Michael Hausenblas put together a list of hosted NoSQL solutions including Amazon DynamoDB and SimpleDB, Google App Engine, Riak, Cassandra, CouchDB, MongoDB, Neo4j, and OrientDB. If you go through my posts on NoSQL hosting , you’ll find a couple more.

Original title and link: NoSQL Hosting Services (NoSQL database©myNoSQL)

via: http://webofdata.wordpress.com/2012/03/18/hosted-nosql/


Graph Databases Updates: DEX Graph Database 4.5 and Neo4j 1.7 Milestone 1

Two new releases in the graph databases space:

DEX Graph Database 4.5

The new DEX Graph Database release comes with pre-packaged graph algorithms—breadth and depth first traversal, shortest path, Gabow connectivity—available for Java, .NET, and C++. You can get the new version from here.

Neo4j 1.7 Milestone 1

As per Neo4j 1.7 milestone 1 update, this version features:

  • improved Cypher
  • SSL support
  • improved Neo4j documentation
  • high availability improvements (nb: there are recommended maintenance releases for Neo4j 1.5 and 1.6)
  • upgraded Blueprints and Gremlin support

You can get Neo4j 1.7 from here.

Original title and link: Graph Databases Updates: DEX Graph Database 4.5 and Neo4j 1.7 Milestone 1 (NoSQL database©myNoSQL)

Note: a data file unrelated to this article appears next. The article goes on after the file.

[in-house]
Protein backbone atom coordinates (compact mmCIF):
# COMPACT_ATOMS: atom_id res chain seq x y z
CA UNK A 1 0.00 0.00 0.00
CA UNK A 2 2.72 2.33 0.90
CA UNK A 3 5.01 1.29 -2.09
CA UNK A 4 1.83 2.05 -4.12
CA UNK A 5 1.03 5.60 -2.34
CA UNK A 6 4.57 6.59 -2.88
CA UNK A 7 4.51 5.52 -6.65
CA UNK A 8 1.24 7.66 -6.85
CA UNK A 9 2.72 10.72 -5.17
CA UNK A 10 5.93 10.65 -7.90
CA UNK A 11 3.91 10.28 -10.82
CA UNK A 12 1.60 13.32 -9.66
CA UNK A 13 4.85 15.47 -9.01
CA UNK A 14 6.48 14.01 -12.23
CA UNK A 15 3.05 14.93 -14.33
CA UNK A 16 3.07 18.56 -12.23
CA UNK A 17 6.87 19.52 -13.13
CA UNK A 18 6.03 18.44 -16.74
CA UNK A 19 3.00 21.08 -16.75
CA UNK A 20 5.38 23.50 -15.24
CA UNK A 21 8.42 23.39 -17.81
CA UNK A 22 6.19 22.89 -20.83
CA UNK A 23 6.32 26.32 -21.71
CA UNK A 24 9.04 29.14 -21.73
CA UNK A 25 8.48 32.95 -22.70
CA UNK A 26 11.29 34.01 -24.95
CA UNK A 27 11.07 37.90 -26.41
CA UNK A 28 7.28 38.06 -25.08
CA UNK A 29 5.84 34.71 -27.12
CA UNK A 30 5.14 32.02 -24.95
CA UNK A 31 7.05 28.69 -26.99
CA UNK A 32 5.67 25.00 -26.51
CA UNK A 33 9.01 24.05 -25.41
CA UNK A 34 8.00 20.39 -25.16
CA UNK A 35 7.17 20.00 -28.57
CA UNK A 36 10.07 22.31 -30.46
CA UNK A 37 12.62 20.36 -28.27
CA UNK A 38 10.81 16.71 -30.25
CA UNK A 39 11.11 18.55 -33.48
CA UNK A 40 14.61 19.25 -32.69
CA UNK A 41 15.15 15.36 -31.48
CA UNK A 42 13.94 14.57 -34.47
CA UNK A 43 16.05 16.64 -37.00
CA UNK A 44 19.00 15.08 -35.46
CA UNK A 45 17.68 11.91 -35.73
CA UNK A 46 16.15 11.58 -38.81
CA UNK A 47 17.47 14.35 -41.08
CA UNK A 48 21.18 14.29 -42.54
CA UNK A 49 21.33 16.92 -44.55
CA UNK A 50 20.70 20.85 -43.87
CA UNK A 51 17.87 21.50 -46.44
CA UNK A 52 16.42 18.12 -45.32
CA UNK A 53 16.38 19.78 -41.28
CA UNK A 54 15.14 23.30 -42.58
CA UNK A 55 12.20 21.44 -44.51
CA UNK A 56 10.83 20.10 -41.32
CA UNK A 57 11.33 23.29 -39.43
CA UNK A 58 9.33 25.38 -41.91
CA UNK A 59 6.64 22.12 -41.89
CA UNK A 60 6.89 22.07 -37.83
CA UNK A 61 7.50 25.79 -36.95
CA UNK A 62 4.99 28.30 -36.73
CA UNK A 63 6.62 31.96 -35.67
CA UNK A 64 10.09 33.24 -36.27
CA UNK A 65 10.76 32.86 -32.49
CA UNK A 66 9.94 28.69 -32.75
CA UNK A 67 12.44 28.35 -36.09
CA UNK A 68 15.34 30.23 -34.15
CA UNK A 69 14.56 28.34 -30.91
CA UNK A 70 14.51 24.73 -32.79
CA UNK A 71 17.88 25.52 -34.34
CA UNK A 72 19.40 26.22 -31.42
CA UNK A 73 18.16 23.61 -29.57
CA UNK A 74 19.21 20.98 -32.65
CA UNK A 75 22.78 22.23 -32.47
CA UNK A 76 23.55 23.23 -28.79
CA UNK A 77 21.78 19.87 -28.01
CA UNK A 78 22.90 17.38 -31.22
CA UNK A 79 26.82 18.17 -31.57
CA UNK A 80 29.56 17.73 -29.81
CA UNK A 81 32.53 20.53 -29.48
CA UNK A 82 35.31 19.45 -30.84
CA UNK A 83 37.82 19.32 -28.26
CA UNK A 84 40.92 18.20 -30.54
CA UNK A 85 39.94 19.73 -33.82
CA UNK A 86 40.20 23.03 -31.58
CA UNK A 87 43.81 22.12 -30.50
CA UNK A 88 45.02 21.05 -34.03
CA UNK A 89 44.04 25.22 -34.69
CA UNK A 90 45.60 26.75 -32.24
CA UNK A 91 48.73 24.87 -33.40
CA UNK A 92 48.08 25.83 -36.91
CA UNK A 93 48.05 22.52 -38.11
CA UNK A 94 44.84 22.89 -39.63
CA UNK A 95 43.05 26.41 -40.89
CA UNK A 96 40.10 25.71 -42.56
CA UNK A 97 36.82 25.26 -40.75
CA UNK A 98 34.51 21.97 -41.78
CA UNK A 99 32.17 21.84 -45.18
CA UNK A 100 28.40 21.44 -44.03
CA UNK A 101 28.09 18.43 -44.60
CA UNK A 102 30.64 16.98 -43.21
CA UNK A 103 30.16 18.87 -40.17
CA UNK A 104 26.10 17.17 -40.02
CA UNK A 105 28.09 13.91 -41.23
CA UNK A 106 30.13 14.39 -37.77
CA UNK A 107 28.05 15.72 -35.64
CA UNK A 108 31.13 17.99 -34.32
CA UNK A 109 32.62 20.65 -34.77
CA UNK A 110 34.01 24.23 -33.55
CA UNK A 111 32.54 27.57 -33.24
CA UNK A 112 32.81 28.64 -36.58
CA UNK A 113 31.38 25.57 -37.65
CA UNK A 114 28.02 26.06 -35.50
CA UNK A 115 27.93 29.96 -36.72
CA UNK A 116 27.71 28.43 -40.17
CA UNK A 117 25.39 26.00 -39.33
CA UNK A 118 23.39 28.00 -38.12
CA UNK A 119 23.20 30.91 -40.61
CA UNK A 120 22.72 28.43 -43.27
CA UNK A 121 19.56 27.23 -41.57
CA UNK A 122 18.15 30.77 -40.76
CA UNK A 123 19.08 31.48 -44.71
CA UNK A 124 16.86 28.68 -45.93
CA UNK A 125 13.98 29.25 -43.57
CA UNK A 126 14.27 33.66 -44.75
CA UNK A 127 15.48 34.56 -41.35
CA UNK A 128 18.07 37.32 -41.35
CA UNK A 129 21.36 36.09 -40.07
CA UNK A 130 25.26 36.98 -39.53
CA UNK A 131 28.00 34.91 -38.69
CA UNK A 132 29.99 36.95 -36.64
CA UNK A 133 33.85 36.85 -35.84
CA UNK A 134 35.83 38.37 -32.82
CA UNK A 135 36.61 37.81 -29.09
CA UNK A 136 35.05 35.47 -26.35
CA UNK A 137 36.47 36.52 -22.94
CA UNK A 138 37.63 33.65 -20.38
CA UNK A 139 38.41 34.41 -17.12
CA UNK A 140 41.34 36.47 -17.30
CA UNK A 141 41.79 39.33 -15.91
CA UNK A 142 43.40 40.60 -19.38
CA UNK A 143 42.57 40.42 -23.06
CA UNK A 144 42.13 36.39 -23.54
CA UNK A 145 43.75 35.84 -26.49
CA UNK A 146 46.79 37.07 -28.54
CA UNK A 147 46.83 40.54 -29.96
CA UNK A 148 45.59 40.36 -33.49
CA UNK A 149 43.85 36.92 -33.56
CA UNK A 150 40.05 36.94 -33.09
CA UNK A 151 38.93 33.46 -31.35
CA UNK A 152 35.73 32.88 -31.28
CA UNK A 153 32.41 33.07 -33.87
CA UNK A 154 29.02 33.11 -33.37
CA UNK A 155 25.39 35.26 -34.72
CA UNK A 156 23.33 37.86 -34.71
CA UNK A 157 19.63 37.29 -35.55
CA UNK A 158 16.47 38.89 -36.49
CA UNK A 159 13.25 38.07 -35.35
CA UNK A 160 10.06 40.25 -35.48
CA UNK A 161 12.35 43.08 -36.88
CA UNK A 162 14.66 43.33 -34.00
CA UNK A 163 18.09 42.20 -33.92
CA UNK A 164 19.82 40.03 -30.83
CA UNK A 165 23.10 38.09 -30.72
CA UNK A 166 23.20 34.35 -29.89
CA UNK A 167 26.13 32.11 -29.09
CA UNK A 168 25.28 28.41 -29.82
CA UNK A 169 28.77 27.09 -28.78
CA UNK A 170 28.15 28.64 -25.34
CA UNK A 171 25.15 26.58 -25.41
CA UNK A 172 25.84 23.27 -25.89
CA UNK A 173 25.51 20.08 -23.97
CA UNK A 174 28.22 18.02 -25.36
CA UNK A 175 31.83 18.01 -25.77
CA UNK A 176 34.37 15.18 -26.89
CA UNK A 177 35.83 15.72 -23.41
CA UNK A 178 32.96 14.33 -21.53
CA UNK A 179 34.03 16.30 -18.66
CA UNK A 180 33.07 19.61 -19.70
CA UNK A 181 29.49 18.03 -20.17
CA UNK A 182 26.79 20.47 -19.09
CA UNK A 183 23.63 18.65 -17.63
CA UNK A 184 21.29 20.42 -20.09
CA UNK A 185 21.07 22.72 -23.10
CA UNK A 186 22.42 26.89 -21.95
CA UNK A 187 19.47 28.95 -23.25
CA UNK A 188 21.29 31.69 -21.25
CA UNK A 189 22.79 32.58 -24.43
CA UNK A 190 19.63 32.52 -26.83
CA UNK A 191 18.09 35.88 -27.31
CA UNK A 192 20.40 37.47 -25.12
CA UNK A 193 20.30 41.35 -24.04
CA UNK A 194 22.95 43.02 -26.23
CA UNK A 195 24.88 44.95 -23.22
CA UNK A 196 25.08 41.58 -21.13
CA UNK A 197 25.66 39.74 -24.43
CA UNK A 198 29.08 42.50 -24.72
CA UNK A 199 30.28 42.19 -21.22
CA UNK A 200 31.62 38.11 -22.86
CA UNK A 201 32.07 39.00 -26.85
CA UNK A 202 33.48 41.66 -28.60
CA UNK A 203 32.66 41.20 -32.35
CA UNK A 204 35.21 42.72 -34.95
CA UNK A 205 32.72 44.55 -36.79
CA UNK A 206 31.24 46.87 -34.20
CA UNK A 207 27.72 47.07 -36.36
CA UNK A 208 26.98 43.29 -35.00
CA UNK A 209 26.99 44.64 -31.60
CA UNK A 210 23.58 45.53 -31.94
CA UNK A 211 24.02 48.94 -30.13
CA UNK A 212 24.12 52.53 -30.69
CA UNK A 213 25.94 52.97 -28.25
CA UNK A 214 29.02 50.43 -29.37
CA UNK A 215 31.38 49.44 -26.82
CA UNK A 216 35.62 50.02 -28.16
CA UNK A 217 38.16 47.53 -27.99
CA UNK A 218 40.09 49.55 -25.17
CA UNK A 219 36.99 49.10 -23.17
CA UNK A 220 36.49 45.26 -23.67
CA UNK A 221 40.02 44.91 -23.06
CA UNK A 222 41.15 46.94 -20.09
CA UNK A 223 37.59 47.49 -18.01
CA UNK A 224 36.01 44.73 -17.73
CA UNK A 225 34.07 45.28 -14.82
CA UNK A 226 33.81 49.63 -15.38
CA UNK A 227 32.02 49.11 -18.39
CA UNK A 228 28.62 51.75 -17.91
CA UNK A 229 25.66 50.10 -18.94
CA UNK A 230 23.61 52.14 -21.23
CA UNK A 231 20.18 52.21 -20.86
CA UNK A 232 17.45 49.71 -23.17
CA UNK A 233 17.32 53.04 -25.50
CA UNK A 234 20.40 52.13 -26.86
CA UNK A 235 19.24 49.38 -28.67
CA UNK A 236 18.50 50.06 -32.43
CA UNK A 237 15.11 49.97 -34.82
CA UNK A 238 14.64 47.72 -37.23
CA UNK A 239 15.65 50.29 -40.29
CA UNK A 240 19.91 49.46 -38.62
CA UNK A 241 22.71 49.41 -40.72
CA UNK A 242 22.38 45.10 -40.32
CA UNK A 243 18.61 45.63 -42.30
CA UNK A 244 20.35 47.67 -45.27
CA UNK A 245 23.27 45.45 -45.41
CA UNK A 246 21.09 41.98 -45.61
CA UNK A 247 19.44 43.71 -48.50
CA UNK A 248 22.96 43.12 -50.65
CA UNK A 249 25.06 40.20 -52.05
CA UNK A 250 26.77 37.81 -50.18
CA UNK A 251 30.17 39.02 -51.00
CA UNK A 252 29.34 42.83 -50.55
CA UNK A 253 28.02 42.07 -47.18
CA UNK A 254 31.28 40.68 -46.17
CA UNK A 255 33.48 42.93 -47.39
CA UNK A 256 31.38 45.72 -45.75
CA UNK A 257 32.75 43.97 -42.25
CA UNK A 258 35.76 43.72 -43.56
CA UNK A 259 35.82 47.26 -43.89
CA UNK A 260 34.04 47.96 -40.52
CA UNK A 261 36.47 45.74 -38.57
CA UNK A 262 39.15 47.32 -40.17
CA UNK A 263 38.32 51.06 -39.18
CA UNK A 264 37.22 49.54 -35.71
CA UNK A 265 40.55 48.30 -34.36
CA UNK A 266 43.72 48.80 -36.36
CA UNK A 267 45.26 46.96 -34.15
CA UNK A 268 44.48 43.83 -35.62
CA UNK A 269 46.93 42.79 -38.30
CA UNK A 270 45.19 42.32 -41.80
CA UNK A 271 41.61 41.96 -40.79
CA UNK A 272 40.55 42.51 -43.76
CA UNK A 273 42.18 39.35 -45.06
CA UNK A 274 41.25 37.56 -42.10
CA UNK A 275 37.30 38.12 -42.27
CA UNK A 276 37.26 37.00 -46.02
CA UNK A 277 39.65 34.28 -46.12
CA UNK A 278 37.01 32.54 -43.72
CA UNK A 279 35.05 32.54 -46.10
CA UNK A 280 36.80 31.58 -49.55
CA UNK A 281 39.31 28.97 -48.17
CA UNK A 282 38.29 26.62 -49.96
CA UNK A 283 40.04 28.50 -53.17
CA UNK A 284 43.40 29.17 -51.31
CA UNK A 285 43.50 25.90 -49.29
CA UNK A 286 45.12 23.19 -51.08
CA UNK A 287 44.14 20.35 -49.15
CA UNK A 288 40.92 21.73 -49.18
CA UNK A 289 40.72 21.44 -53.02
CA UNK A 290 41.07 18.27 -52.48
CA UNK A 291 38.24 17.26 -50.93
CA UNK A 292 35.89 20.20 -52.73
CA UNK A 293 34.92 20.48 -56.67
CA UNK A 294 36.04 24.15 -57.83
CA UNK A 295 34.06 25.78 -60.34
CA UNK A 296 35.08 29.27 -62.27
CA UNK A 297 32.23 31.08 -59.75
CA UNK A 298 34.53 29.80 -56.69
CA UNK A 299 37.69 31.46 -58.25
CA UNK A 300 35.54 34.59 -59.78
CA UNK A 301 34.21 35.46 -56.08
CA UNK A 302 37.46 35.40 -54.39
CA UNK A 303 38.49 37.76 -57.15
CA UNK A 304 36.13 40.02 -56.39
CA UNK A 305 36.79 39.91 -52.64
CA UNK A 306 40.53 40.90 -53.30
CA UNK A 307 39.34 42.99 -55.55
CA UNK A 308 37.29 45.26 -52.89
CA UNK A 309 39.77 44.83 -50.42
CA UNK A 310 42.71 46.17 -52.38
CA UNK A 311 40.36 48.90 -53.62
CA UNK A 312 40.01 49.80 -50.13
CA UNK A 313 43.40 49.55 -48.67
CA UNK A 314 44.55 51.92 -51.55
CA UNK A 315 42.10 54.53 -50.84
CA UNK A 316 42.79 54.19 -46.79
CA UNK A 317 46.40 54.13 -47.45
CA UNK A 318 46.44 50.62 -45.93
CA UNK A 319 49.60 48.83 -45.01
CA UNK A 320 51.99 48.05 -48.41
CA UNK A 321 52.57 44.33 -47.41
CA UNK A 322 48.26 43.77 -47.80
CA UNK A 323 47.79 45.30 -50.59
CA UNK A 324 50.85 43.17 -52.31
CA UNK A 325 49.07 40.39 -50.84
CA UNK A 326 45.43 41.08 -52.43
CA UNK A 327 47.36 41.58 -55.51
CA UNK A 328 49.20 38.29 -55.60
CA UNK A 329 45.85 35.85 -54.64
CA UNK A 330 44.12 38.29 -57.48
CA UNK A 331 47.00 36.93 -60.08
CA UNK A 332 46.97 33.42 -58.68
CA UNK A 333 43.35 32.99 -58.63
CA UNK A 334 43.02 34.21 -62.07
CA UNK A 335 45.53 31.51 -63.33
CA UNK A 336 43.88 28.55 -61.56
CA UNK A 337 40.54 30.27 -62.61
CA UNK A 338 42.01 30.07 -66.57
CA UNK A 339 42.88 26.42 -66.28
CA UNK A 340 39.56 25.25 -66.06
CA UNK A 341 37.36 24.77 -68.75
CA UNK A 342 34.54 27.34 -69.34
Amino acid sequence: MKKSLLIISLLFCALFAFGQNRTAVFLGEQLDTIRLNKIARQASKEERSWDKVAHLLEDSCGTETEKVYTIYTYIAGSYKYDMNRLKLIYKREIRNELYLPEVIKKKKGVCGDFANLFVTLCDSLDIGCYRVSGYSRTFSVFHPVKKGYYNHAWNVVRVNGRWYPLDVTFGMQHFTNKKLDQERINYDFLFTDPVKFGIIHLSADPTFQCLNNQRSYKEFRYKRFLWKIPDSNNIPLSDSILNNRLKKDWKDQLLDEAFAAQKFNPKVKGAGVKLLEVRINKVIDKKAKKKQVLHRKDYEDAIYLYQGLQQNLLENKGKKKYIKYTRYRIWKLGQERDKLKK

Neo4j and the Java Universal Network/Graph Framework

Max De Marzi1:

In the world of graph databases, one such stock room is the Java Universal Network/Graph Framework(JUNG) which contains a cache of algorithms from graph theory, data mining, and social network analysis, such as routines for clustering, decomposition, optimization, random graph generation, statistical analysis, and calculation of network distances, flows, and importance measures (centrality, PageRank, HITS, etc.).

Update: there’s a second part, in which De Marzi looks into visualizing graphs with Node Quilt:

Node Quilt


  1. I’ve already told you that Max de Marzi became my favorite read on graph database subjects. There’s only one thing I don’t like, but it’s his content. 

Original title and link: Neo4j and the Java Universal Network/Graph Framework (NoSQL database©myNoSQL)

via: http://architects.dzone.com/articles/how-implement-java-universal